March 29, 2017
About the author : Joni holds a PhD in marketing. He is currently working as a postdoctoral researcher at Qatar Computing Research Institute and Turku School of Economics. Contact: joolsa (at) utu.fi
This post applies to cases satisfying two conditions.
First, you have a simple landing page designed for immediate action (=no further clicks). This can be the case for many marketing campaigns for which we design a landing page without navigation and a very simple goal, such as learning about a product or watching a video.
Second, you have a high bounce rate, indicating a bad user experience. Bounce rate is calculated as follows:
visitors who leave without clicking further / all visitors
It’s a proxy for it. A high bounce rate simply means a lot of people leave the website without clicking further. This usually indicates bad relevance: the user was expecting something else, didn’t find, and so leaves the site immediately.
For search engines a high bounce rate indicates bad landing page relevance vis-à-vis a given search query (keyword), as the user immediately returns to the SERP (search-engine result page). Search engines, such as Google, would like to offer the right solution for a given search query as fast as possible to please their users, and therefore a poor landing page experience may lead to lower ranking for a given website in Google.
I’ll give a simple example. Say you have a landing page with only one call-to-action, such as viewing a video. You then have a marketing campaign resulting to ten visitors. After viewing the video, all ten users leave the site.
Now, Google Analytics would record this as 100% bounce rate; everyone left without clicking further. Moreover, the duration of the visits would be recorded as 0:00, since the duration is only stored after a user clicks further (which didn’t happen in this case).
So, what should we conclude as site owners when looking at our statistics? 100% bounce: that means either that a) our site sucks or b) the channel we acquired the visitors from sucks. But, in the previous case it’s an incorrect conclusion; all of the users watched the video and so the landing page (and marketing campaign associated with it) was in fact a great success!
I will show four solutions to improve your measurement of user experience through bounce rate.
First, simply create an event that pings your analytics software (most typically Google Analytics) when a user makes a desired on-page action (e.g. video viewing). This removes users who completed a desired action but still left without clicking further from the bounce rate calculation.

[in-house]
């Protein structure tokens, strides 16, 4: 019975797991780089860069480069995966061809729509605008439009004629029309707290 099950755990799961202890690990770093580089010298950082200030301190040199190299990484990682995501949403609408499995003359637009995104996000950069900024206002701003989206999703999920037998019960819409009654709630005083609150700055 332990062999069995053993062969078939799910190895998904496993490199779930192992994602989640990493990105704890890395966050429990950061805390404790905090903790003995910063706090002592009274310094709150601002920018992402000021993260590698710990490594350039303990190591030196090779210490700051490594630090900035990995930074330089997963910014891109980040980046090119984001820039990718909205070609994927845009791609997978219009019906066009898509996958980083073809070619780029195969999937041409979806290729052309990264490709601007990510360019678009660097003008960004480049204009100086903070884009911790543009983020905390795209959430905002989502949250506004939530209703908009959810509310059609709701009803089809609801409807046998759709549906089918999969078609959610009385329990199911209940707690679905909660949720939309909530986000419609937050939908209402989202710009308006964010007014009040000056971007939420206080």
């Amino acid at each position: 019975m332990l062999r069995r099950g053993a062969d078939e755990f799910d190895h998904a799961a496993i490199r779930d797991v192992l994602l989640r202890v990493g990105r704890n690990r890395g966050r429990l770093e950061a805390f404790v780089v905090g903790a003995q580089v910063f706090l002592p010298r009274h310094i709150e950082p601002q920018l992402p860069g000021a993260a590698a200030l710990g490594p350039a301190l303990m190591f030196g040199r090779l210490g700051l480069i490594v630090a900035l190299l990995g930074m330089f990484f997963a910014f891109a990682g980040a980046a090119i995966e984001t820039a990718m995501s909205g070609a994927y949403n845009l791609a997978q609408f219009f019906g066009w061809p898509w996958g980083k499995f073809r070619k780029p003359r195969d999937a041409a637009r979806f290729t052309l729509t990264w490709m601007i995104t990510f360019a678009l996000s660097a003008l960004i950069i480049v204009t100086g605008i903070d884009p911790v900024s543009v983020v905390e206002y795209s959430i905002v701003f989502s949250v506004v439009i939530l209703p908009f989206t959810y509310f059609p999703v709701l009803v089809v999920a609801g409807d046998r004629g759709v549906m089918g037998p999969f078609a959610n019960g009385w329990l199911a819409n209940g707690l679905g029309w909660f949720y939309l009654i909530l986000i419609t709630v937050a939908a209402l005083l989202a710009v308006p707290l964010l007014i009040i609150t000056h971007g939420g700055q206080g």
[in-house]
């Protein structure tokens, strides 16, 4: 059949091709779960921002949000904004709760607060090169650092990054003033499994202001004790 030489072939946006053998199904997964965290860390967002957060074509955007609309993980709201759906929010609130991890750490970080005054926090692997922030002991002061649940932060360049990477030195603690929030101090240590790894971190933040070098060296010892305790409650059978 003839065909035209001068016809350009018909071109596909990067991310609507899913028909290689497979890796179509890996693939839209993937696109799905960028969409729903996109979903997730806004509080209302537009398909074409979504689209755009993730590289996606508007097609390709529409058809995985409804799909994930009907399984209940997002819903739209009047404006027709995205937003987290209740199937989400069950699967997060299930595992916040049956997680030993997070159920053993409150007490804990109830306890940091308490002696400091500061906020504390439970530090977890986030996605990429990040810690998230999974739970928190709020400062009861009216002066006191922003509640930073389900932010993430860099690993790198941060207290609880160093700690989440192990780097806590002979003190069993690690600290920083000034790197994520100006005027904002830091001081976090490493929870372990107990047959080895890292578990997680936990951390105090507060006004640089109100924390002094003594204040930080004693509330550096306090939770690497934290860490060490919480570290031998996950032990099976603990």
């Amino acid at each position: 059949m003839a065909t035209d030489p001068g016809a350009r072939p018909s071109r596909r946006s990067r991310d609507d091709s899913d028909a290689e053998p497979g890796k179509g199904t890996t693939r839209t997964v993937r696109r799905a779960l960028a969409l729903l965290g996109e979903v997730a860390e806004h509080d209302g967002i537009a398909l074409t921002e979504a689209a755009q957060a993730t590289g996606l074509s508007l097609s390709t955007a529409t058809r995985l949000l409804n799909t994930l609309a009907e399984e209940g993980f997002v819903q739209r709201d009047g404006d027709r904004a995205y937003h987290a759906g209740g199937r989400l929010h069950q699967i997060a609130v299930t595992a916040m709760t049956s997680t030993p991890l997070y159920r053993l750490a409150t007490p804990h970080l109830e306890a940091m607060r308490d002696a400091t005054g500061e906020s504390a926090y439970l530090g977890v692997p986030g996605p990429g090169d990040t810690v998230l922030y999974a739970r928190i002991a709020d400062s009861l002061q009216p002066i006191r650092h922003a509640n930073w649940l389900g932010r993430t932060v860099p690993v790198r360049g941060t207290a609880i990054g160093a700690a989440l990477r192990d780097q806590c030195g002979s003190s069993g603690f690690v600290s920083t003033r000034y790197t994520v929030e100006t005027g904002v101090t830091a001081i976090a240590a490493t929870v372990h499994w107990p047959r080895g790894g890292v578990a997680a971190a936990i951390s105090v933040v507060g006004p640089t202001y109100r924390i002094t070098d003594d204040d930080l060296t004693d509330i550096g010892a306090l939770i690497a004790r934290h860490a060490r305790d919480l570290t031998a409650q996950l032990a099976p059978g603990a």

Here are Google’s instructions for event tracking.
Second, ping GA based on visit duration, e.g. create an event of spending one minute on the page. This will in effect lower your reported bounce rate by degree of users who stay at least a minute on the landing page.
Third, create a form. Filling a form directs the user to another site which then triggers an event for analytics. In most cases, this is also compatible with our condition of a simple landing page with one CTA (well, if you have a video and a form that’s two actions for a user, but in most cases I’d say it’s not too much).
Finally, there is a really cool Analytics plugin by Rob Flaherty called Scrolldepth (thanks Tatu Patronen for the tip!). It pings Google Analytics as users scroll down the page, e.g. by 25%, 75% and 100% intervals. In addition to solving the bounce problem, it also gives you more data on user behavior.
Note that adding event tracking to reduce bounce rate only reduces it in your analytics. Search-engines still see bounce as direct exits, and may include that in their evaluation of landing page experience. Moreover, individual solutions have limitations – creation of a form is not always natural given the business, or it may create additional incentive for the user; and Scrolldepth is most useful in lengthy landing pages, which is not always the case.
I’m into digital marketing, startups, platforms. Download my dissertation on startup dilemmas: http://goo.gl/QRc11f